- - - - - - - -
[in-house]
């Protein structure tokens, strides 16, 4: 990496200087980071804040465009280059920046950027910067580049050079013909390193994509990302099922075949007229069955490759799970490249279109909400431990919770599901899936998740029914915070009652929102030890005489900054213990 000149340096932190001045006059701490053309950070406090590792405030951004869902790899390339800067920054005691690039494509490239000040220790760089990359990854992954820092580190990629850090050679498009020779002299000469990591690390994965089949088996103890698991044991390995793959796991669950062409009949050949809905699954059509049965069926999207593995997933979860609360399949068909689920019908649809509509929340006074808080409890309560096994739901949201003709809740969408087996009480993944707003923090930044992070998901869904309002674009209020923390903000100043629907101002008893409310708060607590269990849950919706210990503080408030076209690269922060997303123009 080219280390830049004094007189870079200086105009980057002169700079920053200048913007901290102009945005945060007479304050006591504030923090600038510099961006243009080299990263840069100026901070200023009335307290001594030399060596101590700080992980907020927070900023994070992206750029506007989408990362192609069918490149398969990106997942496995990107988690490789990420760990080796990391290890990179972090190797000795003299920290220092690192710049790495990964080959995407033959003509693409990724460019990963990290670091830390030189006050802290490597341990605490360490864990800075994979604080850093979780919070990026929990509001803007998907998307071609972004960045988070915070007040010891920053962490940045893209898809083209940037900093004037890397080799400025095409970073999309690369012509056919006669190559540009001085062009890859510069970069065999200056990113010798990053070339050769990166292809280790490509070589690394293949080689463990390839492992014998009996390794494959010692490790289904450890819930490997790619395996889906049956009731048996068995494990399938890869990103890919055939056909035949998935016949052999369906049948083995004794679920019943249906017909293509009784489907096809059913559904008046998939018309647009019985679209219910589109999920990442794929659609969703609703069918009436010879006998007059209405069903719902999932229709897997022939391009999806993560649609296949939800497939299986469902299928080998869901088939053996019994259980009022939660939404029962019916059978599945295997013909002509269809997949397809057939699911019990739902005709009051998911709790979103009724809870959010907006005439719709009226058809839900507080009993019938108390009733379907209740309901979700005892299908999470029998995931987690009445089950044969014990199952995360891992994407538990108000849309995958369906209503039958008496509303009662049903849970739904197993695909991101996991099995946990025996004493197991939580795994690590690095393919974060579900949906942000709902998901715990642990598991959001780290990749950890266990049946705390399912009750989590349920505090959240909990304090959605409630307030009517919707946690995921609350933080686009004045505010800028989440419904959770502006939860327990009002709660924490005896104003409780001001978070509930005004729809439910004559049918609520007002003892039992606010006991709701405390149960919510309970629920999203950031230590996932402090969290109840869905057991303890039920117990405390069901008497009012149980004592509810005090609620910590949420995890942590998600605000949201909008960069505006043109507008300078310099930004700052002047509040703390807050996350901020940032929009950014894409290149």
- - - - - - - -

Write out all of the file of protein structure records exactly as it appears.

[in-house]
């Protein structure tokens, strides 16, 4: 990496200087980071804040465009280059920046950027910067580049050079013909390193994509990302099922075949007229069955490759799970490249279109909400431990919770599901899936998740029914915070009652929102030890005489900054213990 000149340096932190001045006059701490053309950070406090590792405030951004869902790899390339800067920054005691690039494509490239000040220790760089990359990854992954820092580190990629850090050679498009020779002299000469990591690390994965089949088996103890698991044991390995793959796991669950062409009949050949809905699954059509049965069926999207593995997933979860609360399949068909689920019908649809509509929340006074808080409890309560096994739901949201003709809740969408087996009480993944707003923090930044992070998901869904309002674009209020923390903000100043629907101002008893409310708060607590269990849950919706210990503080408030076209690269922060997303123009 080219280390830049004094007189870079200086105009980057002169700079920053200048913007901290102009945005945060007479304050006591504030923090600038510099961006243009080299990263840069100026901070200023009335307290001594030399060596101590700080992980907020927070900023994070992206750029506007989408990362192609069918490149398969990106997942496995990107988690490789990420760990080796990391290890990179972090190797000795003299920290220092690192710049790495990964080959995407033959003509693409990724460019990963990290670091830390030189006050802290490597341990605490360490864990800075994979604080850093979780919070990026929990509001803007998907998307071609972004960045988070915070007040010891920053962490940045893209898809083209940037900093004037890397080799400025095409970073999309690369012509056919006669190559540009001085062009890859510069970069065999200056990113010798990053070339050769990166292809280790490509070589690394293949080689463990390839492992014998009996390794494959010692490790289904450890819930490997790619395996889906049956009731048996068995494990399938890869990103890919055939056909035949998935016949052999369906049948083995004794679920019943249906017909293509009784489907096809059913559904008046998939018309647009019985679209219910589109999920990442794929659609969703609703069918009436010879006998007059209405069903719902999932229709897997022939391009999806993560649609296949939800497939299986469902299928080998869901088939053996019994259980009022939660939404029962019916059978599945295997013909002509269809997949397809057939699911019990739902005709009051998911709790979103009724809870959010907006005439719709009226058809839900507080009993019938108390009733379907209740309901979700005892299908999470029998995931987690009445089950044969014990199952995360891992994407538990108000849309995958369906209503039958008496509303009662049903849970739904197993695909991101996991099995946990025996004493197991939580795994690590690095393919974060579900949906942000709902998901715990642990598991959001780290990749950890266990049946705390399912009750989590349920505090959240909990304090959605409630307030009517919707946690995921609350933080686009004045505010800028989440419904959770502006939860327990009002709660924490005896104003409780001001978070509930005004729809439910004559049918609520007002003892039992606010006991709701405390149960919510309970629920999203950031230590996932402090969290109840869905057991303890039920117990405390069901008497009012149980004592509810005090609620910590949420995890942590998600605000949201909008960069505006043109507008300078310099930004700052002047509040703390807050996350901020940032929009950014894409290149």